What am I doing at the moment? I’m glad you asked. I’m rewriting a story I first wrote years ago for Woman’s Weekly magazine. Why? Because women’s magazines pay squoodles of dosh for a story and I thought it was worth a bash. I had several bashes at it in fact and I did ‘study’ the magazine as you’re supposed to before submitting, the conclusions of my study being that I should make the story as bland as possible. Now, things have moved on since then and it may be that Woman’s Weekly is as raunchy these days as Cosmo once was, but in those days the stories were so gentle as to be practically soporific. Well, I gave it my best shot (of valium)and when one story was rejected I wrote another, even blander one. Of course there’s no way of knowing why a story has been rejected so I might have been completely on the wrong track, but I couldn’t help thinking of Goodness Gracious Me and the guys who get hammered and ‘go for an English.’
I guess blandness isn’t in my nature… but it can be problematic to find out what is in your nature and other people’s guidelines are a very blunt instrument for doing so; sometimes they help and sometimes they don’t. If I’m feeling secure, I just sweep the unhelpful ones aside. But today I discovered Colm Toibin’s rules for writing and they made me feel thoroughly inadequate. He suggests writing all day with a short break for lunch and then another for the news, then writing until bedtime. No sex, alcohol or drugs while writing (yes, I agree with that) but not much of anything else either. I know I can’t work like that, and I ended up feeling quite inadequate. ‘I’m not doing enough! I’m not dedicated enough!’ And underneath it all the sly whisper of conditioning, is this because I’m a not a man? Am I actually the blandest thing on the menu?
But what’s missing here is context. From the tone of these rules I suspect that he wrote them for himself rather than for others; I also suspect that he has periods of writing and periods of rest as no-one could keep up such a schedule 24/7/365. In any case other writers’ rules are very hit-and-miss, and when they miss we should give them a wide berth.
Mark has made it! 69.1 kilos this morning, which means he’s hit his target of 70 kg. He really looks different – slim instead of a bit paunchy; and in honour of the occasion he’s going to cook a thali from scratch. That means a whole smorgasbord on a tray; 2 different curries, a sauce, puris or chappattis, rice, salad, yoghurt and a sweet which will be gulab jamun.
Challenging! But perhaps not as challenging as losing 10 kilos…
Alas! I am not losing any weight; so I am going to look at a bike this morning, in the hope that I’ll be able to get it fixed and start cycling again. I’m clearly not getting enough aerobic exercise: I do my yoga in the morning and I go for a walk later but neither of those things is aerobic, and the rest of the day I’m seated. Unless I do a bit of gardening, that is.
So, what have I been reading this week? The Colm Toibin novella, ‘The Testament of Mary’ was highly evocative and compelling; alas, I have problems with atheist versions of religious stories, not because I’m anti-atheist but because they always seem to have an axe to grind. This even extends to the other book I’m reading – however, the imaginative power of ‘The Amber Spyglass’ more than compensates for these issues as the story-telling is quite incredible. When you first read these books you are utterly mesmerised; it’s a feeling similar to reading the Narnia books for the first time, except that there’s a lot more to figure out. He doesn’t give the reader much; no explanation or back-story; you just have to work it out for yourself. So if you haven’t yet caught up with ‘His Dark Materials,’ do so. It’s a brilliant read, and the film is great too – it’s just sad that they didn’t finish the trilogy. I’d swap that for the bloody Hobbit any day:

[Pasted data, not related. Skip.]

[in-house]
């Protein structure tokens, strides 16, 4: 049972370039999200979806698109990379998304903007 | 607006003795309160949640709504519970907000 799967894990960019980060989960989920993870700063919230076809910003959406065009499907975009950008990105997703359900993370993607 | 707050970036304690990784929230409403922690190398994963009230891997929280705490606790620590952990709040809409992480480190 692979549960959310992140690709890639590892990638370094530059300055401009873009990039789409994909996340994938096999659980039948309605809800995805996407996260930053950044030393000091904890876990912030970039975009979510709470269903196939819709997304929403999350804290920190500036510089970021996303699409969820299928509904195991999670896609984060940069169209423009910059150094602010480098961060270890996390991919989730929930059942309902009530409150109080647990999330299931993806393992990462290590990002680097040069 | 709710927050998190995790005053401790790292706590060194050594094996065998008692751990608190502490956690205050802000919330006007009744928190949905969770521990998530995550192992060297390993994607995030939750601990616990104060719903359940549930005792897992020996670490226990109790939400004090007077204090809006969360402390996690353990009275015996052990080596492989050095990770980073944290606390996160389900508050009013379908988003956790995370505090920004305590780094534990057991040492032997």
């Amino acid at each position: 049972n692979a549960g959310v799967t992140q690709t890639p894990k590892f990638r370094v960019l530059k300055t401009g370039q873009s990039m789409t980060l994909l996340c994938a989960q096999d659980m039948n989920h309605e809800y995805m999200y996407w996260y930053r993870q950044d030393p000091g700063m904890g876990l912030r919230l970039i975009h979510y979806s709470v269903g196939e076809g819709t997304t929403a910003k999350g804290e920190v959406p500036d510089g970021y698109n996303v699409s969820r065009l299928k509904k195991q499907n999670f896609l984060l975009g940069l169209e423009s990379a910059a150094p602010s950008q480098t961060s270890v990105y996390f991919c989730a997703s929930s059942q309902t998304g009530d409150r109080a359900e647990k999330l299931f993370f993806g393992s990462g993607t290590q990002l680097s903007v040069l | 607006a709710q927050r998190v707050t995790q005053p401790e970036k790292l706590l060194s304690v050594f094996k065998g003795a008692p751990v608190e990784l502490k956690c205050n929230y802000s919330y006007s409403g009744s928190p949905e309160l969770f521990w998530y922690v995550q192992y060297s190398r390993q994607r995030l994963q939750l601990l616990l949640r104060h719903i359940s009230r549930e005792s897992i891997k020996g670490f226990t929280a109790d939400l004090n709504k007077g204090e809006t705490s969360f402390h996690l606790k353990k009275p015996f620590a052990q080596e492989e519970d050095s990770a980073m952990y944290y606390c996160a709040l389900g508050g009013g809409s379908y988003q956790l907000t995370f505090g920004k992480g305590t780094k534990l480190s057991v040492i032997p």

So, what have I been reading this week? Having demolished the Hamish Macbeth like the literary sponge-cake it was, I was left with ‘Petite Mort’, a crime novel set in Victorian Paris *. Alas, though the evocation of the city in 1900 was haunting (the Paris of the Hunchback of Notre Dame), though the characters were well-drawn and the authorial voice authentic, the story jumped between three sets of people and three time-frames so often that I lost track of everything and eventually returned it to the library whence it came. I have now exhausted the library’s stock of interesting crime fiction: the only two Ian Rankins they have are ones I practically known by heart; ditto the Val McDermids and Kathy Reichs – -and nothing else really grabs me. So the only excitement at the library came from being issued with a new card that had an interesting and different picture on it; and being told that two people have signed up for my ‘I Hate Poetry’ workshop on 28th Sept, for Everybody’s Reading week:
Daniel did the poster – do you like it? You should come along – it’ll be fun – and it’s free!
I also picked up a Colm Toibin novella about the Virgin Mary – but more on that next week. I will just leave you with the plans for Richard III’s new tomb in the cathedral. Simple and dignified – or a bit of a mish-mash?
Like my week, really…
*and yes, I know that it wasn’t really Victorian Paris but I don’t know what else to call it because I don’t know which republic it was.
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